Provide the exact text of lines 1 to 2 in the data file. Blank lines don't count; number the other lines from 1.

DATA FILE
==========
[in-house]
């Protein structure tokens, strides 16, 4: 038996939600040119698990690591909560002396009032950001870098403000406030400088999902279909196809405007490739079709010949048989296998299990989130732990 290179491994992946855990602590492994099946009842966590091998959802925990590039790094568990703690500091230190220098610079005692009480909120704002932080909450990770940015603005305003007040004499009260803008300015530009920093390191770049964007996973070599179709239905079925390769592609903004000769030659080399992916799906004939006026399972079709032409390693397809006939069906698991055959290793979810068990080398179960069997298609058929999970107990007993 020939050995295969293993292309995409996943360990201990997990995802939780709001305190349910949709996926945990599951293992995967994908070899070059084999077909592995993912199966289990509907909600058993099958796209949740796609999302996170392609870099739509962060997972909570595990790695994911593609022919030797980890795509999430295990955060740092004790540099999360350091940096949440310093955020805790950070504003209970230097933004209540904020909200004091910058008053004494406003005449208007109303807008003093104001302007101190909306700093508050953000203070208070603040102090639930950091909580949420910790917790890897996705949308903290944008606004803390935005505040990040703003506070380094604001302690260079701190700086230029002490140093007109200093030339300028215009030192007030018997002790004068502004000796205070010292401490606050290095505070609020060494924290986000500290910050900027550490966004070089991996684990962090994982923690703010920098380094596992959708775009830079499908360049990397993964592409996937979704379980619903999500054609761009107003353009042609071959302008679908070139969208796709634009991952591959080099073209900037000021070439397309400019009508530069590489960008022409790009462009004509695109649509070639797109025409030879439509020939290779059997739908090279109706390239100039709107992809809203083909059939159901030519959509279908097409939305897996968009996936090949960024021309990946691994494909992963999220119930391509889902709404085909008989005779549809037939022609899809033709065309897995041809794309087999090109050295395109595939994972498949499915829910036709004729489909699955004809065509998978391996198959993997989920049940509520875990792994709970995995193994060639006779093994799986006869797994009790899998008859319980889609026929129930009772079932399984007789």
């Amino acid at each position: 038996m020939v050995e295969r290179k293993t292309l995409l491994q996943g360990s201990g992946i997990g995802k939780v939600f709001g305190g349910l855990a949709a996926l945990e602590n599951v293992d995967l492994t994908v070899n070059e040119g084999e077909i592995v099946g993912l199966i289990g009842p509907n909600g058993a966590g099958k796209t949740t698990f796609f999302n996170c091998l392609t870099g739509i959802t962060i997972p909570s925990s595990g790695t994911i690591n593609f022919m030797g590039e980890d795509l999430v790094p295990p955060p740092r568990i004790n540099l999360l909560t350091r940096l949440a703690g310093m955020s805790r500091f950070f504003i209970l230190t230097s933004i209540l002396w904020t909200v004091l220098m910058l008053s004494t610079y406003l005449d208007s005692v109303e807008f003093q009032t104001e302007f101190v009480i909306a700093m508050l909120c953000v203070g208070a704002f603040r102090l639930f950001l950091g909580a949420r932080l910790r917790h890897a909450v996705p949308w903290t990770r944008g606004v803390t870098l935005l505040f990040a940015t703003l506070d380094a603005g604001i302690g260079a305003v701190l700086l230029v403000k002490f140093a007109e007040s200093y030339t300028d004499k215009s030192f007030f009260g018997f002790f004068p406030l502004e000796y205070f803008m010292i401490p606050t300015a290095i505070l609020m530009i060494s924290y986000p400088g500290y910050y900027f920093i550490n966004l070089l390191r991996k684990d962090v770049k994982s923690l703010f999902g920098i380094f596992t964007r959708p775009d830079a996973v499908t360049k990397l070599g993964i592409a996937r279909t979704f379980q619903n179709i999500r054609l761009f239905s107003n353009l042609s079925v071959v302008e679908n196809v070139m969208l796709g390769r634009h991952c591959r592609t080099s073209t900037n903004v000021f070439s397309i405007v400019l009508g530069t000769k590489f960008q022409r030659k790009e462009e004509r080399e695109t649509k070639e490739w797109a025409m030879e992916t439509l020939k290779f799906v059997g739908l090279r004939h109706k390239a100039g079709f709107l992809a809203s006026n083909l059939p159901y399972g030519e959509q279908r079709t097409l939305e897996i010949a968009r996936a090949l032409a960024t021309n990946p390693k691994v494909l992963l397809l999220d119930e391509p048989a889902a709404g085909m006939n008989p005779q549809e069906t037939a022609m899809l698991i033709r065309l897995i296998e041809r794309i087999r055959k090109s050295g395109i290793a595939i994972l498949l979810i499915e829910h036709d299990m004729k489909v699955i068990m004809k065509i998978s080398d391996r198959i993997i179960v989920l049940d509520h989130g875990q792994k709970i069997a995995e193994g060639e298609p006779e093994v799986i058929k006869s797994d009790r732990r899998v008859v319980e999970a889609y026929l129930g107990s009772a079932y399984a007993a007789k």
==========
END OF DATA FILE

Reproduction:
[in-house]
């Protein structure tokens, strides 16, 4: 038996939600040119698990690591909560002396009032950001870098403000406030400088999902279909196809405007490739079709010949048989296998299990989130732990 290179491994992946855990602590492994099946009842966590091998959802925990590039790094568990703690500091230190220098610079005692009480909120704002932080909450990770940015603005305003007040004499009260803008300015530009920093390191770049964007996973070599179709239905079925390769592609903004000769030659080399992916799906004939006026399972079709032409390693397809006939069906698991055959290793979810068990080398179960069997298609058929999970107990007993 020939050995295969293993292309995409996943360990201990997990995802939780709001305190349910949709996926945990599951293992995967994908070899070059084999077909592995993912199966289990509907909600058993099958796209949740796609999302996170392609870099739509962060997972909570595990790695994911593609022919030797980890795509999430295990955060740092004790540099999360350091940096949440310093955020805790950070504003209970230097933004209540904020909200004091910058008053004494406003005449208007109303807008003093104001302007101190909306700093508050953000203070208070603040102090639930950091909580949420910790917790890897996705949308903290944008606004803390935005505040990040703003506070380094604001302690260079701190700086230029002490140093007109200093030339300028215009030192007030018997002790004068502004000796205070010292401490606050290095505070609020060494924290986000500290910050900027550490966004070089991996684990962090994982923690703010920098380094596992959708775009830079499908360049990397993964592409996937979704379980619903999500054609761009107003353009042609071959302008679908070139969208796709634009991952591959080099073209900037000021070439397309400019009508530069590489960008022409790009462009004509695109649509070639797109025409030879439509020939290779059997739908090279109706390239100039709107992809809203083909059939159901030519959509279908097409939305897996968009996936090949960024021309990946691994494909992963999220119930391509889902709404085909008989005779549809037939022609899809033709065309897995041809794309087999090109050295395109595939994972498949499915829910036709004729489909699955004809065509998978391996198959993997989920049940509520875990792994709970995995193994060639006779093994799986006869797994009790899998008859319980889609026929129930009772079932399984007789």